Speaking of Quebec’s Land Register (in Frasers Part 8), I knew my John Fraser the farmer had been on the Rivière Rouge Road outside St. Andrews, Quebec (St-André Est) since 1806. It was not until the 1861 census that I could find the property defined as lots 21, 22, and 23. Obviously, John or his sons had acquired two adjacent lots in the intervening 55 years.
Map from Comte d'Argenteuil website.
With that information, my colleagues in Montreal were able to determine that the cadastral numbers were 592, 593, and 594 in St. Andrews cadastre, division (circonscription) of Argenteuil. The determination itself involved consulting a modern cadastral map to pinpoint and compare with the old property description. As Gary Schroder put it, “We only need one cadastral number to unlock the mysteries.” Although the 1901 and 1911 censuses provide space for a household’s cadastral lot number, the enumerator simply wrote Rivière Rouge for my Frasers. Sharon Callaghan found the necessary map and copied the Index des Immeubles for each lot. Then she chose a few promising-looking sample document numbers to pull.
Map provided by Sharon Callaghan and Gary Fraser from BAnQ, September 2009. Lot 594 is marked in colour.
Lot 594 was probably the original family land. Document no. 26647 was a declaration made by Angus Fraser, farmer in the parish of St. Andrews, on 22 November 1911. In essence, he said that the land was in the estate of his late parents: his father James Fraser died about 30 years ago, and his mother Anne McMartin, widow of James Fraser, died about 20 years ago, both intestate. Their only and lawful heirs in equal measure were Angus himself, Alexander Fraser, Annie Fraser, Catherine Fraser and Elisabeth Fraser. Alexander died intestate and unmarried about three years ago; thus his brother Angus and three sisters were his heirs. The declaration was written and sworn by notary Gaetan Valois and registered on 12 December 1911.
The next document of interest was registered on all three lots. No. 28757 was dated 23 November 1911 but not registered until 25 July 1914. Angus Fraser, Annie Fraser, Catharine Fraser and Elisabeth Fraser sold un droit de passage through their lands to the Canadian Northern Railway. The piece in question was a strip of land 100 feet wide, more or less following the River Rouge Road, for a price of $403.00 (piastres was the word used). This deed was drawn up by notary Joseph Evariste Valois of Lachute.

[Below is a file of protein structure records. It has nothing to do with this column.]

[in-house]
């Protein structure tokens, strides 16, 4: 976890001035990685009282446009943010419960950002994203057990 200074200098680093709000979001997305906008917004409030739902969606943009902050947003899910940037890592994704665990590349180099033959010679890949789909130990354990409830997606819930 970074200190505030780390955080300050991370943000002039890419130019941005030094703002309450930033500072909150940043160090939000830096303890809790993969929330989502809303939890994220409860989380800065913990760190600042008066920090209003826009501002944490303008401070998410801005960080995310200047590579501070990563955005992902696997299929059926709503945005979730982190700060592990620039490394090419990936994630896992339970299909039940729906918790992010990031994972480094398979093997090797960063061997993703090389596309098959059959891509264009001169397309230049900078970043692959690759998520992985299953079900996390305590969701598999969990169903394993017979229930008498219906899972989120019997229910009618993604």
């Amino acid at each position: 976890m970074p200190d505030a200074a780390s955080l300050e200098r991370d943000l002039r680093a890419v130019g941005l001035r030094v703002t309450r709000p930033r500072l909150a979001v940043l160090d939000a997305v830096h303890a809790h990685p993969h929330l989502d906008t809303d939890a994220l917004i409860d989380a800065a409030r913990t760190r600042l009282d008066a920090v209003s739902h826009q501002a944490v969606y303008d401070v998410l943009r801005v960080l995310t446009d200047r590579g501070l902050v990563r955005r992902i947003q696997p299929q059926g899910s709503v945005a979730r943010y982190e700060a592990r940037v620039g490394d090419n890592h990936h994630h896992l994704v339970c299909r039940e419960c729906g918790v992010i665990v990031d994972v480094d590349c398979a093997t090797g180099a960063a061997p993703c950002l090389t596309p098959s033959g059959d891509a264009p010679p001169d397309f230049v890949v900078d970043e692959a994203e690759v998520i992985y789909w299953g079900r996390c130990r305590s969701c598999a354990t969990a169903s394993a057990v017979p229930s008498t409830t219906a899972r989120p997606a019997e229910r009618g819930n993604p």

The last document I received was no. 38976 dated 9 November 1925, with the signature of notary Gaetan Valois of Lachute, registered 12 December 1925. Angus Fraser and Annie Fraser signed a deed of sale for all three pieces of land to Thomas A. MacAdam for a life annuity of $300.00 until both vendeurs are deceased. To show their right and title to the property, a number of declarations were included in the deed (each statement refers to a corresponding document number). The vendors were heirs-at-law of:
• their late parents, James Fraser and Annie McMartin, as per document no. 26647;
• their late uncle, Daniel Fraser, document no. 26648;
• their deceased brother Alexander Fraser, nos. 26647 and 26648;
• their deceased sister Catherine Mary Fraser, no. 38953;
• their deceased sister Elizabeth Jane Fraser, no. 38954;
• their late brother James Fraser Jr., no. 38950.
I expect the more recent documents would give a more exact date of death for some of them, but I do know that most are recorded in St. Andrews East Protestant Cemetery. One thing I find surprising is that all of these people died intestate! A note made later in the margin of the register book indicates that certificate no. 9115B was made 1 December 1939 to record the deaths of Angus and Miss Annie Fraser. The documents are register copies, of course; original papers were filed with the witnessing notaries.
The registry book in this case dates back only to the late 1800s, not far back enough to show any activity by my direct ancestors John the farmer or possibly his daughter Nancy. For that, seigniorial records for Argenteuil should be sought. Apparently they exist in the Montreal Branch of Bibliothèque et Archives nationales du Québec (BAnQ), but what kinds of documents they consist of, or what kinds of information they provide are unknowns. You can tell the end is not yet in sight.